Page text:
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1993 New York City mayoral election

From Wikipedia, the free encyclopedia

1993 New York City mayoral election

← 1989 November 2, 1993 1997 →
Rudy Giuliani 2000 (cropped).jpg
David dinkins (cropped).jpg
Nominee Rudy Giuliani David Dinkins
Party Republican Democratic
Alliance Liberal
Popular vote 930,236 876,869
Percentage 50.9% 48.0%

NYC Mayoral Election 1993 Results by Borough.svg
Borough results
Giuliani:      60–70%      80–90%
Dinkins:      50–60%      60–70%

Mayor before election

David Dinkins

Elected Mayor

Rudy Giuliani

The 1993 New York City mayoral election was held on Tuesday, November 2. Incumbent Mayor David Dinkins ran for re-election to a second term, but lost in a rematch with Republican Rudy Giuliani.[1]


Dinkins had narrowly defeated Giuliani in the previous election. As in his unsuccessful 1989 campaign, Giuliani also ran on the Liberal Party ballot, while the Conservative Party line was held by activist George Marlin.[2] The city was suffering from a spike in unemployment associated with a nationwide recession, and with a rise in local unemployment rates from 6.7% in 1989 to 11.1% in 1992.[3] Giuliani promised to focus the police department on shutting down petty crimes and nuisances as a way of restoring the quality of life:

It's the street tax paid to drunks and panhandlers. It's the squeegee men shaking down the motorist waiting at a light. It's the trash storms, the swirling mass of garbage left by peddlers and panhandlers, and open-air drug bazaars on unclean streets.[4]

Although crime had begun to fall during the Dinkins administration,[5] the city's crime rate was a key issue in the 1993 election, with Dinkins suffering badly from a perception that crime was uncontrolled in the city, possibly because of events such as the Crown Heights riot, as well as the Family Red Apple boycott.[6][7] The year prior to the election, Giuliani was a key speaker at a Patrolmen's Benevolent Association rally opposing Dinkins, in which Giuliani said “The reason the morale of the police department of the City of New York is so low is one reason and one reason alone: David Dinkins!” The rally quickly devolved into a riot, with nearly 4,000 off-duty police officers storming the City Hall and blocking traffic on the Brooklyn Bridge.[8]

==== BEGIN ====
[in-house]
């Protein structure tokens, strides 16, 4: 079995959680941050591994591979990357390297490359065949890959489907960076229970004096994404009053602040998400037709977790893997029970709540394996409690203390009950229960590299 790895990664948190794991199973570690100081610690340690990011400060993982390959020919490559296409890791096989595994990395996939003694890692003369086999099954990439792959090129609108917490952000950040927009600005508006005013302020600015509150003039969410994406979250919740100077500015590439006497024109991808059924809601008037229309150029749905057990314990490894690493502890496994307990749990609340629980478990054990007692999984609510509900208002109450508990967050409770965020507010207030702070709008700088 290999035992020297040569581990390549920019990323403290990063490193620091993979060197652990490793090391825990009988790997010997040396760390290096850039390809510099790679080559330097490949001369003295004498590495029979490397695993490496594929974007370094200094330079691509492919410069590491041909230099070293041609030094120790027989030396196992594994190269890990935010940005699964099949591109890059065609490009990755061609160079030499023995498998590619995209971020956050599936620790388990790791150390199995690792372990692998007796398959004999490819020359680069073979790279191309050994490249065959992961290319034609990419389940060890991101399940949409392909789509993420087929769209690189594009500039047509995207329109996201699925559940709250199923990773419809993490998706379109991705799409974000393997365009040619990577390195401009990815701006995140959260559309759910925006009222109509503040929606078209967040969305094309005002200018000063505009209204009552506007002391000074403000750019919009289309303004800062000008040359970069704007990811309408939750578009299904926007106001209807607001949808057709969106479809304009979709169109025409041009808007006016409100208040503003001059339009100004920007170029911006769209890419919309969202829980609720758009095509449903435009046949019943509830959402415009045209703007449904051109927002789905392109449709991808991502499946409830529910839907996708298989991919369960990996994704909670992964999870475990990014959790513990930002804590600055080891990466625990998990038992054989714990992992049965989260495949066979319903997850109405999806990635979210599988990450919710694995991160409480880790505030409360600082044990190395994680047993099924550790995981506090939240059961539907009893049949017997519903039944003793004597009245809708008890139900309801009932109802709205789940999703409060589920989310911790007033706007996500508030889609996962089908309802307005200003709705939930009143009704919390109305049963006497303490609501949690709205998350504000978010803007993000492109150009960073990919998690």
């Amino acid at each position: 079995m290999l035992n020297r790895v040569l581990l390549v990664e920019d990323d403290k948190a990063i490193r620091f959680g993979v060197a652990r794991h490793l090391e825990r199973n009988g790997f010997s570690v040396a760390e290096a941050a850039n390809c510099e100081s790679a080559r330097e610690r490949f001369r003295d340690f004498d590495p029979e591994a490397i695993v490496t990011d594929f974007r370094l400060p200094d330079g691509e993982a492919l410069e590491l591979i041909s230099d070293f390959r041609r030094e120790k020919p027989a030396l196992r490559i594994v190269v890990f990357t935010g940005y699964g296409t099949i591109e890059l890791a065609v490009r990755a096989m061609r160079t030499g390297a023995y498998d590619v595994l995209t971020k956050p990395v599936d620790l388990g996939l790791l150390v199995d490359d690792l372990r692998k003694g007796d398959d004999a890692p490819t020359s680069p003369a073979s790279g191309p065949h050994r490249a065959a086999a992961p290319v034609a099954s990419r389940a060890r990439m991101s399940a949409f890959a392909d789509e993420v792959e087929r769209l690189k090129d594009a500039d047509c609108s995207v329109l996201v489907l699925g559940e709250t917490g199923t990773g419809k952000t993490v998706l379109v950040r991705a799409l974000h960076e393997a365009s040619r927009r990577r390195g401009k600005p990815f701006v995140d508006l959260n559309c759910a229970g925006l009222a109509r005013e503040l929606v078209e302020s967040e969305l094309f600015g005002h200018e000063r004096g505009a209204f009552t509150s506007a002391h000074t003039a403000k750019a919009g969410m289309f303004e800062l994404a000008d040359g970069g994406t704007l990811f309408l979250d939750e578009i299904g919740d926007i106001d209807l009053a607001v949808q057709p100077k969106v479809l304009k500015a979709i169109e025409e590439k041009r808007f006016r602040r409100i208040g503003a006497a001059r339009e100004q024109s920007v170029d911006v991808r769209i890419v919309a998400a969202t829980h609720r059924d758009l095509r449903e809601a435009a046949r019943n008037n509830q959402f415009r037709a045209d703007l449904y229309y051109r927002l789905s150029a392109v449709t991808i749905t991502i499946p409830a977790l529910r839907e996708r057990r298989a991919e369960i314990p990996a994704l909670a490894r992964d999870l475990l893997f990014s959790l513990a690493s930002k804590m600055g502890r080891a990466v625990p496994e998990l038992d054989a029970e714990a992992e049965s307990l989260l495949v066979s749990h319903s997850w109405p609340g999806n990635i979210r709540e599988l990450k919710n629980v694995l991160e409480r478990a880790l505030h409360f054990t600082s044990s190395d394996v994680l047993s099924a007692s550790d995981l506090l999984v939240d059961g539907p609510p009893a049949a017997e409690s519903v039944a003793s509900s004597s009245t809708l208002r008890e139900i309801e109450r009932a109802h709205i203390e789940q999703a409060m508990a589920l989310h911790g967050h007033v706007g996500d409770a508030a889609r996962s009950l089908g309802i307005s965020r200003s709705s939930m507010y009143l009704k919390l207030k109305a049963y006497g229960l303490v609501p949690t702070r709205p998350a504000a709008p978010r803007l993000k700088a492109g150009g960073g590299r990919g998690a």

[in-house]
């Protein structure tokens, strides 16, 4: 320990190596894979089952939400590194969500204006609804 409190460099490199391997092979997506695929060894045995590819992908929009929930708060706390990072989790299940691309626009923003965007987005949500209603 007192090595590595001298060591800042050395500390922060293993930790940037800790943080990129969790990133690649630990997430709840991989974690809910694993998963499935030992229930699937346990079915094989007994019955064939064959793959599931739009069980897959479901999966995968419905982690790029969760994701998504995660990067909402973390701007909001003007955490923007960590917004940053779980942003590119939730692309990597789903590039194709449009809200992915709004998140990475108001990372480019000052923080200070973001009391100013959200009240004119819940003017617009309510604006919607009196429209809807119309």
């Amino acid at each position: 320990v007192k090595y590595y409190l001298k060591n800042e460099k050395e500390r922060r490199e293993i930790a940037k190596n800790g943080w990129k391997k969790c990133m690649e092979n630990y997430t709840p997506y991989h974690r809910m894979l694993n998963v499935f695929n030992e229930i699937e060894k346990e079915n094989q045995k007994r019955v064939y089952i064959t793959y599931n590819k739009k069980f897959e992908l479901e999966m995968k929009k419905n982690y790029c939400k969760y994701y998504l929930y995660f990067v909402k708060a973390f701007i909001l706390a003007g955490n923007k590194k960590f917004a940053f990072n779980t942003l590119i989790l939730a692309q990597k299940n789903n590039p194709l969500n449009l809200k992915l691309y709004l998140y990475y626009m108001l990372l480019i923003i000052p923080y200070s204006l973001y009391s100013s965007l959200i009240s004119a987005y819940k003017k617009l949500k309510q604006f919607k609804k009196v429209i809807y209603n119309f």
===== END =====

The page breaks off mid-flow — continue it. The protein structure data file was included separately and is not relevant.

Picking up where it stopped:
Dinkins and Giuliani never debated during the campaign, unable to agree on how to approach a debate.[2] Dinkins wanted to share the debate stage with third-party candidates, while Giuliani did not.[9]

Jimmy McMillan, the founder of the Rent Is Too Damn High Party, made his first run for political office in this election. In the course of his campaign, McMillan was at one point tied to a tree and doused with gasoline;[10] he would later climb the Brooklyn Bridge and refuse to come down from it unless television stations broadcast his message.[11] He was ultimately disqualified from the ballot for coming 300 petition signatures short of the 7,500 needed to qualify for the general election ballot.

Dinkins was endorsed by The New York Times and Newsday,[12] while Giuliani was endorsed by the New York Post and, in a key switch from 1989, the New York Daily News.[13]

On election day, Giuliani’s campaign hired off-duty cops, firefighters, and corrections officers to monitor polling places in Manhattan, Brooklyn, and The Bronx for cases of voter fraud.[14] Despite objections from the Dinkins campaign, who claimed that the effort would intimidate Democratic voters, Police Commissioner Ray Kelly assigned an additional 52 police captains and 3,500 officers to monitor the city’s polling places.[8]